You may have an unexpected ally in your efforts to clean and sanitize your office. Installing an office air purifier can offer more than a breath of fresh air. Air purifiers effectively reduce allergens, bacteria, and viruses in office air, creating a healthier indoor environment. And for those working from home, portable air purifiers can help bring in fresh air where it’s needed.
How do air purifiers work?
Air purifiers work in different ways. For example, they can use particle filtration, ultra violet germicidal irradiation (UVGI), or both. Particle filtration purifiers are the most common. They capture contaminants in the air and trap them in filters.
High-efficiency particle air (HEPA) filters are the gold standard for particle filtration. HEPA filters draw particles in via a fan and trap them in a web of fibers. This pleated mechanical air filter can snag at least 99.97 percent of dust, pollen, mold, bacteria, and any airborne particles with a size of 0.3 microns. It’s even more efficient with larger particles. So, most particulate matter that meets a clean HEPA filter will be trapped. You do need to clean and replace them occasionally.
Air purifiers that use activated carbon filters capture gasses or volatile organic compounds (VOCs), ranging from unpleasant odors to toxic chemicals. Whether using a purifier with a HEPA filter or a carbon filter, or both, efficient filtering systems are only as good as the amount of air that passes through them. Generally, when you set an air purifier’s fan on high and keep it on for hours, more air comes in contact with the filters, making the purifier more effective. The size of the space also matters. (Keep reading to learn more about that factor.)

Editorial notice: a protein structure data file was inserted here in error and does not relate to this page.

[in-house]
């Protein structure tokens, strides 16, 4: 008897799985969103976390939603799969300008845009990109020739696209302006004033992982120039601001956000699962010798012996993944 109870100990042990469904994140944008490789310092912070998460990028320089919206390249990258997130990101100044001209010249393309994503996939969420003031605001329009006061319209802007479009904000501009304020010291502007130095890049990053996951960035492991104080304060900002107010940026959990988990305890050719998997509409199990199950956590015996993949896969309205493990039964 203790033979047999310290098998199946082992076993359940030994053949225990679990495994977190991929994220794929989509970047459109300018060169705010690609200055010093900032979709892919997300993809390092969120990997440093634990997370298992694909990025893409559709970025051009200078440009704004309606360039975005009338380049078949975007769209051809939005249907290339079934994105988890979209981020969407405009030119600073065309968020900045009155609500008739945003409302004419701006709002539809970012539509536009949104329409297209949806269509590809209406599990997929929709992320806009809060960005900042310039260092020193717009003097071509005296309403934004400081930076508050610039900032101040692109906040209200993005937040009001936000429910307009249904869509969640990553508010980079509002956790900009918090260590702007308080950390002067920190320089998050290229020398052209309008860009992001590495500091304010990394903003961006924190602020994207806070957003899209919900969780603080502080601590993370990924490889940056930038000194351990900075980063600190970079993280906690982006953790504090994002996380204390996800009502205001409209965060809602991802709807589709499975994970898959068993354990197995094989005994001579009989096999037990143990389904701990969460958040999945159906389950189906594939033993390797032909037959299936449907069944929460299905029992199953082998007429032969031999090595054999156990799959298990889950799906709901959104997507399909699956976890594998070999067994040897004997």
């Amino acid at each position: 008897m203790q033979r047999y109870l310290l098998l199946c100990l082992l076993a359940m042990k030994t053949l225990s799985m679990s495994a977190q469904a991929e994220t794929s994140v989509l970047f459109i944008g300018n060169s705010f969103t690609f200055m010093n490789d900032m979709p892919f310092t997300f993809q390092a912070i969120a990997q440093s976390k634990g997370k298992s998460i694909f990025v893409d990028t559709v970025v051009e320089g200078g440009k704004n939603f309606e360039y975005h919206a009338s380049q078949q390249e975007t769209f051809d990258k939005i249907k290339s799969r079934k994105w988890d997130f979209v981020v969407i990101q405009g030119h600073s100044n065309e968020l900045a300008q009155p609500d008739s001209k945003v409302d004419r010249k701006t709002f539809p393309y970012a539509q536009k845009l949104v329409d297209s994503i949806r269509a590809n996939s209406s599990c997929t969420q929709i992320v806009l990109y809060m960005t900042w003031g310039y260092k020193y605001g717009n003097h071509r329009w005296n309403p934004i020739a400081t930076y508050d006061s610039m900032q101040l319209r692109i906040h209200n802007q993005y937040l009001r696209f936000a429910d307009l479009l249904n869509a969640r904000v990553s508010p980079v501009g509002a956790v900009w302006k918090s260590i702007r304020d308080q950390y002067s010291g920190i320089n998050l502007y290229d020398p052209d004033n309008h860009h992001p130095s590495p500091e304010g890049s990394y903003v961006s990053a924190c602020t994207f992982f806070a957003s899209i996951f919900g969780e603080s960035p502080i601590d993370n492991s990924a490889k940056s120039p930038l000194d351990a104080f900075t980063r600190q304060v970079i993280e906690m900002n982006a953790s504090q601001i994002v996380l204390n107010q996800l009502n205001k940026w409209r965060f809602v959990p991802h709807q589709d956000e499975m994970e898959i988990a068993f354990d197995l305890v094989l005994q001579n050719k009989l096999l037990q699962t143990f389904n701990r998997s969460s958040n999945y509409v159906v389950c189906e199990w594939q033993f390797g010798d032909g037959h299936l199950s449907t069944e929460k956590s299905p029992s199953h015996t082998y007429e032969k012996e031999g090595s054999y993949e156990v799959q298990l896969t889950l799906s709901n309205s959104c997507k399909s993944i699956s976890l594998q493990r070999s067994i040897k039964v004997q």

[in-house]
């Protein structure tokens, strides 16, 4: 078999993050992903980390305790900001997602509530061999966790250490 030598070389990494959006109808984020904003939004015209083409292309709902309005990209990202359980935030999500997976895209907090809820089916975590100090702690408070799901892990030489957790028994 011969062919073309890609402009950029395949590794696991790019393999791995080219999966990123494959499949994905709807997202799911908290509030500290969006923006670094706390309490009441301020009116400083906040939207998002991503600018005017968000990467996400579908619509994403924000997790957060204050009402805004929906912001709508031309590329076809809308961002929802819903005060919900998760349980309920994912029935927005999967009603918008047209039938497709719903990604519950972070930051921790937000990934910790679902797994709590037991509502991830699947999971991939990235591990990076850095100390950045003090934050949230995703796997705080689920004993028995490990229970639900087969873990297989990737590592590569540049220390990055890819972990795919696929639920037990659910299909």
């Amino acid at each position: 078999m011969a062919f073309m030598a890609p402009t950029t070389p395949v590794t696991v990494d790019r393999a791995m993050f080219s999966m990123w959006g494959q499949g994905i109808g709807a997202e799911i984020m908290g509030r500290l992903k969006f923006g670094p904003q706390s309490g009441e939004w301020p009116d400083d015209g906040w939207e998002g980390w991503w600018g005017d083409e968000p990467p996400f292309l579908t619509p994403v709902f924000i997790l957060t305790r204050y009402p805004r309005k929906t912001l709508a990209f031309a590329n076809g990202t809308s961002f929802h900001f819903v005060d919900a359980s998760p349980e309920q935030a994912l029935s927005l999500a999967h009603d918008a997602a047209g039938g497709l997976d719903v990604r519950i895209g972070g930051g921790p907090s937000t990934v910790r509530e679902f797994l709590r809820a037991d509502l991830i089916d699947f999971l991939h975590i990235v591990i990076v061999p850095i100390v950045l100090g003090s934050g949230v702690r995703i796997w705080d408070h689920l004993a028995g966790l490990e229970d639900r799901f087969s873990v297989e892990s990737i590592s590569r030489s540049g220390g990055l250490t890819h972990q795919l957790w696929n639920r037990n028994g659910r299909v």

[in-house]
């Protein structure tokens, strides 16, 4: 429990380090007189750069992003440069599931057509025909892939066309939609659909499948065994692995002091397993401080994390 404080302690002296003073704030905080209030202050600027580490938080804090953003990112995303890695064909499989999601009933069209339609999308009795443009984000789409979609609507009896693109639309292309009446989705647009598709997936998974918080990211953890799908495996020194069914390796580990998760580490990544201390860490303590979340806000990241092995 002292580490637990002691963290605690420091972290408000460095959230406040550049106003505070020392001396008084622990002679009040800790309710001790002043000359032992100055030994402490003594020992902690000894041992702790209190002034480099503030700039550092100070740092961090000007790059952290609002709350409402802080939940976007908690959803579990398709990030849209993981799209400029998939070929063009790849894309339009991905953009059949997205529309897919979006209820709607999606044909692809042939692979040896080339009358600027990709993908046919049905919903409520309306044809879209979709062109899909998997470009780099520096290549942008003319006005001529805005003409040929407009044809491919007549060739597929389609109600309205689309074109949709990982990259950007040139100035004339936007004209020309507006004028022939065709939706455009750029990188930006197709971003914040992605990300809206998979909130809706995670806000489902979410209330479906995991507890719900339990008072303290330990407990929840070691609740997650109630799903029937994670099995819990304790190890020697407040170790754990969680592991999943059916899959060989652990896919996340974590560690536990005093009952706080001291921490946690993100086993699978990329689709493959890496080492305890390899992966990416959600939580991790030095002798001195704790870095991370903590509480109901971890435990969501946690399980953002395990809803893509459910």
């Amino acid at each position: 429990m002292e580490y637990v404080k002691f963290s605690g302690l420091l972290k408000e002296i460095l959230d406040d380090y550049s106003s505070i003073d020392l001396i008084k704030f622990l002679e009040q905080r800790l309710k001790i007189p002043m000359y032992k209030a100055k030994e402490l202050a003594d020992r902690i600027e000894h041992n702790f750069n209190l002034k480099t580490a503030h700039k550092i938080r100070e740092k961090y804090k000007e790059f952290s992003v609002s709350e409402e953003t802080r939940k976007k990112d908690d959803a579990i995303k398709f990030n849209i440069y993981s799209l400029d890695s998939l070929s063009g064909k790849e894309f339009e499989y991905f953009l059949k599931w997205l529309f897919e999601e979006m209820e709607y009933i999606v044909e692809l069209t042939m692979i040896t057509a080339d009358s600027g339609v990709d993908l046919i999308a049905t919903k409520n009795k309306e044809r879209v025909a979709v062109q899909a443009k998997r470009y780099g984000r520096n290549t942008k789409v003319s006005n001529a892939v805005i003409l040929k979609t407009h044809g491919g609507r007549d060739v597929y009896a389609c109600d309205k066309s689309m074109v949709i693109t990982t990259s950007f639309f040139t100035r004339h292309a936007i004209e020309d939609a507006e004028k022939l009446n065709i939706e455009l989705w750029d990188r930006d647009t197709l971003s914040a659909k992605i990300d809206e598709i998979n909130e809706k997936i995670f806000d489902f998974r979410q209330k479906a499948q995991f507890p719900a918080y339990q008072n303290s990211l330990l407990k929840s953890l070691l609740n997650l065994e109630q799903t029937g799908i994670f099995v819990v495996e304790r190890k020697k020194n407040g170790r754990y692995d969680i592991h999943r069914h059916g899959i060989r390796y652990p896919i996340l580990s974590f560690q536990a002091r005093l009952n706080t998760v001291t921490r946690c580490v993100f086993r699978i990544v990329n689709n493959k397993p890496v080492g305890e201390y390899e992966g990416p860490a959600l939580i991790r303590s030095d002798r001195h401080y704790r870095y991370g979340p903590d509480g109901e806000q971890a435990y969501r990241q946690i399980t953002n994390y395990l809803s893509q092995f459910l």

Air purifiers that use UVGI disrupt bacteria, viruses, and molds at the cellular level by using short wavelength light (or radiation). Research suggests these types of air purifiers are effective in reducing pathogens on surfaces in institutional settings such as hospitals and classrooms.
They may also be effective in homes or office settings, although research is limited. You can install UVGI devices as part of an HVAC or forced air heating/cooling system or buy a freestanding unit to place in a room. The ability of these systems to clean the air depends on how long you expose the contaminants to the UV light as well as the intensity of the light.
According to the EPA, there are currently no standards for rating the effectiveness of UVGI cleaners. They recommend using UVGI in addition to—not as a replacement for—conventional particle filtration systems because UVGI does not capture or remove particles.
Can air purifiers protect against all pathogens?
Whether an air purifier is a good defense against viruses depends on how that virus is spread. HEPA filters easily capture bacteria and other pathogens, and some virus particles that circulate in a room’s air. For example, evidence suggests they can reduce the transmission of tuberculosis in hospitals.